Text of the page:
Last week I  presented two case studies of how pharmaceutical companies are dealing with Facebook’s new commenting policy that requires most pharma pages to allow commenting (see “Pharma Facebook Pages Being Phased Out: A Good Run While It Lasted! Did Facebook Kill the Beast?“). These cases illustrated two different approaches to shutting down pharma FB pages in anticipation of the commenting policy change.

The trend seems to be to shut down pharma product or disease awareness FB pages while maintaining the corporate pages. Two examples of this trend are the Pfizer (here) and GSK (UK; here) FB pages, which are open and allow comments (with post-moderation; ie, deleting offending comments AFTER posting).

So, how’s that working for Pfizer and GSK?

GSK is experiencing the kind of attack that beset one of Sanofi’s Facebook pages awhile ago (see “Disgruntled Patient Shuts Down sanofi-aventis Facebook Page“). That is, an organized attack by disgruntled patients. In fact, a blog post (here) gives specific instructions for how to participate in this Facebook “flash mob” action:

  1. Sign up to the GlaxoSmithKline Facebook page.
    [Do this by clicking the ‘Like’ button.]
  2. Open comments under the “Glaxo “Builds Bonnie Babies” advertising hoarding opposite Kings Cross Station, London in 1921, UK” thread.
  3. Ask them a question about one of their products.
  4. Sit back and watch consumer queries get deleted.

GSK is now busy dealing with all the comments coming in.

Here’s a typical exchange:

“Joanne” posts this: “Hi , A friend of mine is taking paroxetine and she is thinking of having a baby. Is paroxetine a teratogen?” 

To which GSK responds: “Hi Joanne – We are not allowed to discuss product information or offer advice to individuals about medicines. Please ask your friend to speak to her healthcare provider if she has any concerns about her medication.” 

To which Joanne responded: “i too would like to know why the only answers here appear to be consult your healthcare provider, surely we should be asking GSK the makers of these drugs as surely GSK would know more than any GP? after all surely it is GSK who do all the trials ect and not the gps?” 

To which GSK responded: “Unfortunately, we have had to remove from this thread a series of comments that mentioned prescription medicines or contained defamatory messages. Due to the regulations that govern our industry, we are not able to discuss our medicines or offer advice to individuals about medicines on this Facebook page.”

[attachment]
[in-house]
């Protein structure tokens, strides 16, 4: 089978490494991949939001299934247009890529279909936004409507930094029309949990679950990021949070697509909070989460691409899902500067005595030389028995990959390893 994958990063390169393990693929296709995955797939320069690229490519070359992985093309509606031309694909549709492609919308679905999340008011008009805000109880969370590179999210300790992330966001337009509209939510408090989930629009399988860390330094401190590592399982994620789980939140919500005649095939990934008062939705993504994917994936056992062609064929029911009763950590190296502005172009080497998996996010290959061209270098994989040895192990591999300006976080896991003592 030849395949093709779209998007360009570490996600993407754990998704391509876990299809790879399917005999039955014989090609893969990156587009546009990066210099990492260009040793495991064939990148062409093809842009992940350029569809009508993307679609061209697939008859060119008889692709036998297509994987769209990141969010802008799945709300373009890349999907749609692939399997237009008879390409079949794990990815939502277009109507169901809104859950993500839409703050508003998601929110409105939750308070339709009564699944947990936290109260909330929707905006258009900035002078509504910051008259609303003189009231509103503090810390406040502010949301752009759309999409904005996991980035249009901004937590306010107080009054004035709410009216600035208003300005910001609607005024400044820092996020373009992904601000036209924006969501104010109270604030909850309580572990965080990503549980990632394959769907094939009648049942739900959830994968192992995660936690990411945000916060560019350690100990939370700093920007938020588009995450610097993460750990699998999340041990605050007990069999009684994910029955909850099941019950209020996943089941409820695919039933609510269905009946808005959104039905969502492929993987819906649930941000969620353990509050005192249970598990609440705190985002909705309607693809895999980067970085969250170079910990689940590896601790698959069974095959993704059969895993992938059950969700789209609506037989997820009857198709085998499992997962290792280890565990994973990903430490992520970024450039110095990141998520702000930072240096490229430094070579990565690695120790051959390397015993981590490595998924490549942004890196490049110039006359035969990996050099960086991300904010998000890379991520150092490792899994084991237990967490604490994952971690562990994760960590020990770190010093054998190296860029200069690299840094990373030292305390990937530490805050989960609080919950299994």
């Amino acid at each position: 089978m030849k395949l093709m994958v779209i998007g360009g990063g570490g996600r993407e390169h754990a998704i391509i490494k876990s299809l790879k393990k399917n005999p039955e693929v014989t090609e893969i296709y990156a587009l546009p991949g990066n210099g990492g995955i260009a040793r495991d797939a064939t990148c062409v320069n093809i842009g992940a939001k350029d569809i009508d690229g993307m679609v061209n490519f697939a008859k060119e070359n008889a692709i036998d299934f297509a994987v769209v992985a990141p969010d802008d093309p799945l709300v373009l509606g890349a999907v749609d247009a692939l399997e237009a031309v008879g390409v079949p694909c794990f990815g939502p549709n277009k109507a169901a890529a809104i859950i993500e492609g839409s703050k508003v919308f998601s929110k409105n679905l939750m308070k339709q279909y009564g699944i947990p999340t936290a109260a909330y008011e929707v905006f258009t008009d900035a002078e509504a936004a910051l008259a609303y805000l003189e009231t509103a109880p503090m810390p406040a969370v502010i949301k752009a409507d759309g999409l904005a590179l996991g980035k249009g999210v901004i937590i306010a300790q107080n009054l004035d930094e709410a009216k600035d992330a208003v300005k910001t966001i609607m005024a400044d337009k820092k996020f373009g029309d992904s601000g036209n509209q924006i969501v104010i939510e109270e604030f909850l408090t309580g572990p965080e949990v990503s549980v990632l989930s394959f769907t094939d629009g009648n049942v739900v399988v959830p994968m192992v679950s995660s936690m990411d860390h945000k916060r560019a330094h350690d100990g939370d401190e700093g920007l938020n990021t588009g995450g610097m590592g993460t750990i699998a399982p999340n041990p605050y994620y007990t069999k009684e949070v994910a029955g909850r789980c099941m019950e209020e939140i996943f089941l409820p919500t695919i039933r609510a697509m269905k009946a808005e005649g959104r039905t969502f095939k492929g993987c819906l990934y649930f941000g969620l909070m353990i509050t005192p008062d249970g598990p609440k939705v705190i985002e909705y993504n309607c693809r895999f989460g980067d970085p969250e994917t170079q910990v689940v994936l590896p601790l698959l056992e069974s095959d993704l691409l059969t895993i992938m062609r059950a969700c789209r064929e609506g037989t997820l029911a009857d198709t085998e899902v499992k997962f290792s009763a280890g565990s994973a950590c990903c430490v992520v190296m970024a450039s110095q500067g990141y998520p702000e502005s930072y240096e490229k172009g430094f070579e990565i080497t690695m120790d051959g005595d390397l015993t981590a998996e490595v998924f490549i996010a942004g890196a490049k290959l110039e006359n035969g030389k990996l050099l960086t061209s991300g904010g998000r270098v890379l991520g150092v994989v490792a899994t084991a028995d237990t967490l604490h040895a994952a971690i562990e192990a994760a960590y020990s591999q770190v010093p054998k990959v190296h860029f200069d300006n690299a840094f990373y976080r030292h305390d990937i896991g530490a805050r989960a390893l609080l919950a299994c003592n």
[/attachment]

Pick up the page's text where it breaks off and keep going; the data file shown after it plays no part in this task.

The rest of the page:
Pfizer took a pro-active approach and opened a thread on its new policy with this post:

“Now that you can respond to our posts, please know that we may sometimes need to remove a comment. Click on the ‘Not Seeing Your Comment?’ link on the left to learn why. Thank you for visiting us!’

Pfizer was immediately embroiled in a comment war with “Dana” and removed one of her posts and added this comment: “Hi Dana – It looks like your earlier post was blocked, as it led to a discussion about products. As a regulated industry, there are a number of rules that concern how we talk about our medicines. In light of that, we have elected not to have any conversations regarding prescription products on our Facebook page. That being said, why don’t you reach out to us at, and we can address your question.”

Of course, Dana expected this, having previously posted “Take your time. I bet you’re just thinking of a really good answer to my question.” After Pfizer explained why they deleted her question, Dana said “‘Reach out to us’. What a cute marketing phrase. What genius thought of that. So you won’t tell us, the American people, why our hospitals don’t have the supplies they need. Also cute.”

And so it goes.

All this raises a number of questions:

  • Will these types of comments and exchanges continue to plaque pharma FB pages?
  • Will pharma need to employ additional internal or external resources to manage FB comments? Is it boom time for vendors offering this service?
  • Considering that corporate pages are targets for “muppets” — a term @Alex__Butler uses to describe people who attack pharma pages — will pharma EVER re-open product and disease specific pages that are even more juicy targets for social media “flash mobs?”

Only time will tell.